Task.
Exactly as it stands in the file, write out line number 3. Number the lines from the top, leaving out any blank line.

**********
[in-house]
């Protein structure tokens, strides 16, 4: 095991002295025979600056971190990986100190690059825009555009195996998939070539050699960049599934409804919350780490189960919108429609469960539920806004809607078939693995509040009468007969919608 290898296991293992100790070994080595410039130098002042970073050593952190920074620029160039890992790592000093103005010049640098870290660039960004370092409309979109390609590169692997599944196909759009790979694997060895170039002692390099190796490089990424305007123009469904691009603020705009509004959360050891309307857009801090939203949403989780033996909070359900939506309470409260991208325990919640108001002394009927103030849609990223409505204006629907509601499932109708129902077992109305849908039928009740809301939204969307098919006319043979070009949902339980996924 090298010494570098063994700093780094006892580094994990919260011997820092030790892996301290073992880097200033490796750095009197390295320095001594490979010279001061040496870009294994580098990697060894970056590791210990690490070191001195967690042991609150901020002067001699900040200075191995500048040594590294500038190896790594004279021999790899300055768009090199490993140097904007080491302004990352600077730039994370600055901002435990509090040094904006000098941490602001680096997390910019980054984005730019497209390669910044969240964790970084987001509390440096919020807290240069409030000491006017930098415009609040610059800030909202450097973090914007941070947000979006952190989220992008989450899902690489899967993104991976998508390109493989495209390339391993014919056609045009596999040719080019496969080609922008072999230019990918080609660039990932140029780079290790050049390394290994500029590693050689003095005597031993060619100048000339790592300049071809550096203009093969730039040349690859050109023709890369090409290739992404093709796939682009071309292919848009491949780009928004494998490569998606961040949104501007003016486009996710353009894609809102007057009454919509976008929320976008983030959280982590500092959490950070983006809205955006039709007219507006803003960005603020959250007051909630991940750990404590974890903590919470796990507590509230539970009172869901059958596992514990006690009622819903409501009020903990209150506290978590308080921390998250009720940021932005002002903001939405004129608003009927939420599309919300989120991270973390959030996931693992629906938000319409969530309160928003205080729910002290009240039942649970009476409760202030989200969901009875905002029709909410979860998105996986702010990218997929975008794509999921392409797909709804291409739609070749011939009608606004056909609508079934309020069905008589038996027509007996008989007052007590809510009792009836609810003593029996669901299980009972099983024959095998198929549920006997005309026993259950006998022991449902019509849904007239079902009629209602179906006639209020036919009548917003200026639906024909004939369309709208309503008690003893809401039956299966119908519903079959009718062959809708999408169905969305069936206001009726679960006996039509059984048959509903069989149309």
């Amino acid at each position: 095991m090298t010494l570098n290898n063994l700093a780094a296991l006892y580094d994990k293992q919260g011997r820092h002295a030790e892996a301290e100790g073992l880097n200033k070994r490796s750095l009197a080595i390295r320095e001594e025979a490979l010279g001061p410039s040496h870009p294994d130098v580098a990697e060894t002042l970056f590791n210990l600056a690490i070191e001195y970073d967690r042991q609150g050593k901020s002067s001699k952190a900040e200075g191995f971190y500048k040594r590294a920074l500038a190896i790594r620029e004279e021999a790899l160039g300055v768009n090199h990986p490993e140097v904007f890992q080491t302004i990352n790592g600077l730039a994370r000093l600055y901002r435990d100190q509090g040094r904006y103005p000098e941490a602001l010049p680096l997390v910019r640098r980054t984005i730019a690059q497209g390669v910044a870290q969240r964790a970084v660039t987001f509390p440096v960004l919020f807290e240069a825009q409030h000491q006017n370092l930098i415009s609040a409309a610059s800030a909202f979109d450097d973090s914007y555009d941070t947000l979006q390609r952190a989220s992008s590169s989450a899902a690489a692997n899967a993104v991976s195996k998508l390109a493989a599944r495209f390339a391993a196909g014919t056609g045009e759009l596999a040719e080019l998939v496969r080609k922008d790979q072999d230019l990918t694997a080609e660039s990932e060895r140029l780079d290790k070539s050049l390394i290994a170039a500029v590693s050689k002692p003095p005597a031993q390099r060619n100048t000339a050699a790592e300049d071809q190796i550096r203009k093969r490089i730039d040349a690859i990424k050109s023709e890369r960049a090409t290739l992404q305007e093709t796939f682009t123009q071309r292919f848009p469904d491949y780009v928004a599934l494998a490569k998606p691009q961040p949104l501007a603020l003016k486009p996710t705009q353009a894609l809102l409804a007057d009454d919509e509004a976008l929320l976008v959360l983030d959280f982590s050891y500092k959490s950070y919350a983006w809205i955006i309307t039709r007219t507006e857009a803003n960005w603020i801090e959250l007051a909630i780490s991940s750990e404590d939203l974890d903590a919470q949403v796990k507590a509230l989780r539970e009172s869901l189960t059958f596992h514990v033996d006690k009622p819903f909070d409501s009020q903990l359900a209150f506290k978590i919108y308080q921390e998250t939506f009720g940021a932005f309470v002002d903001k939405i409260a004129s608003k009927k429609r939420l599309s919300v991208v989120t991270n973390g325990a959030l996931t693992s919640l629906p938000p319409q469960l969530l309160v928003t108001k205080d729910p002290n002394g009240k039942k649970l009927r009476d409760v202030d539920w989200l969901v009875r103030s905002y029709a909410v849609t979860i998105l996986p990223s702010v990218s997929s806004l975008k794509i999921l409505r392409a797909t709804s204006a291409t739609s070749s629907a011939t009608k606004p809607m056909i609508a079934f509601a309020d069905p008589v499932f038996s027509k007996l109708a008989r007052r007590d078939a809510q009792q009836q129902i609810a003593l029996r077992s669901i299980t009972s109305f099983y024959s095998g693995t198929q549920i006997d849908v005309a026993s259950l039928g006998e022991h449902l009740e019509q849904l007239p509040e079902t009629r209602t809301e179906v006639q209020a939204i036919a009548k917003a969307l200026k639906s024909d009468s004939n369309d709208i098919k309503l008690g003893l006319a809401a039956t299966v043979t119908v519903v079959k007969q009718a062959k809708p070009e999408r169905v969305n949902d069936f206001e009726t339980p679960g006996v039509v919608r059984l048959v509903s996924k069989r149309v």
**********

């Amino acid at each position: 095991m090298t010494l570098n290898n063994l700093a780094a296991l006892y580094d994990k293992q919260g011997r820092h002295a030790e892996a301290e100790g073992l880097n200033k070994r490796s750095l009197a080595i390295r320095e001594e025979a490979l010279g001061p410039s040496h870009p294994d130098v580098a990697e060894t002042l970056f590791n210990l600056a690490i070191e001195y970073d967690r042991q609150g050593k901020s002067s001699k952190a900040e200075g191995f971190y500048k040594r590294a920074l500038a190896i790594r620029e004279e021999a790899l160039g300055v768009n090199h990986p490993e140097v904007f890992q080491t302004i990352n790592g600077l730039a994370r000093l600055y901002r435990d100190q509090g040094r904006y103005p000098e941490a602001l010049p680096l997390v910019r640098r980054t984005i730019a690059q497209g390669v910044a870290q969240r964790a970084v660039t987001f509390p440096v960004l919020f807290e240069a825009q409030h000491q006017n370092l930098i415009s609040a409309a610059s800030a909202f979109d450097d973090s914007y555009d941070t947000l979006q390609r952190a989220s992008s590169s989450a899902a690489a692997n899967a993104v991976s195996k998508l390109a493989a599944r495209f390339a391993a196909g014919t056609g045009e759009l596999a040719e080019l998939v496969r080609k922008d790979q072999d230019l990918t694997a080609e660039s990932e060895r140029l780079d290790k070539s050049l390394i290994a170039a500029v590693s050689k002692p003095p005597a031993q390099r060619n100048t000339a050699a790592e300049d071809q190796i550096r203009k093969r490089i730039d040349a690859i990424k050109s023709e890369r960049a090409t290739l992404q305007e093709t796939f682009t123009q071309r292919f848009p469904d491949y780009v928004a599934l494998a490569k998606p691009q961040p949104l501007a603020l003016k486009p996710t705009q353009a894609l809102l409804a007057d009454d919509e509004a976008l929320l976008v959360l983030d959280f982590s050891y500092k959490s950070y919350a983006w809205i955006i309307t039709r007219t507006e857009a803003n960005w603020i801090e959250l007051a909630i780490s991940s750990e404590d939203l974890d903590a919470q949403v796990k507590a509230l989780r539970e009172s869901l189960t059958f596992h514990v033996d006690k009622p819903f909070d409501s009020q903990l359900a209150f506290k978590i919108y308080q921390e998250t939506f009720g940021a932005f309470v002002d903001k939405i409260a004129s608003k009927k429609r939420l599309s919300v991208v989120t991270n973390g325990a959030l996931t693992s919640l629906p938000p319409q469960l969530l309160v928003t108001k205080d729910p002290n002394g009240k039942k649970l009927r009476d409760v202030d539920w989200l969901v009875r103030s905002y029709a909410v849609t979860i998105l996986p990223s702010v990218s997929s806004l975008k794509i999921l409505r392409a797909t709804s204006a291409t739609s070749s629907a011939t009608k606004p809607m056909i609508a079934f509601a309020d069905p008589v499932f038996s027509k007996l109708a008989r007052r007590d078939a809510q009792q009836q129902i609810a003593l029996r077992s669901i299980t009972s109305f099983y024959s095998g693995t198929q549920i006997d849908v005309a026993s259950l039928g006998e022991h449902l009740e019509q849904l007239p509040e079902t009629r209602t809301e179906v006639q209020a939204i036919a009548k917003a969307l200026k639906s024909d009468s004939n369309d709208i098919k309503l008690g003893l006319a809401a039956t299966v043979t119908v519903v079959k007969q009718a062959k809708p070009e999408r169905v969305n949902d069936f206001e009726t339980p679960g006996v039509v919608r059984l048959v509903s996924k069989r149309v």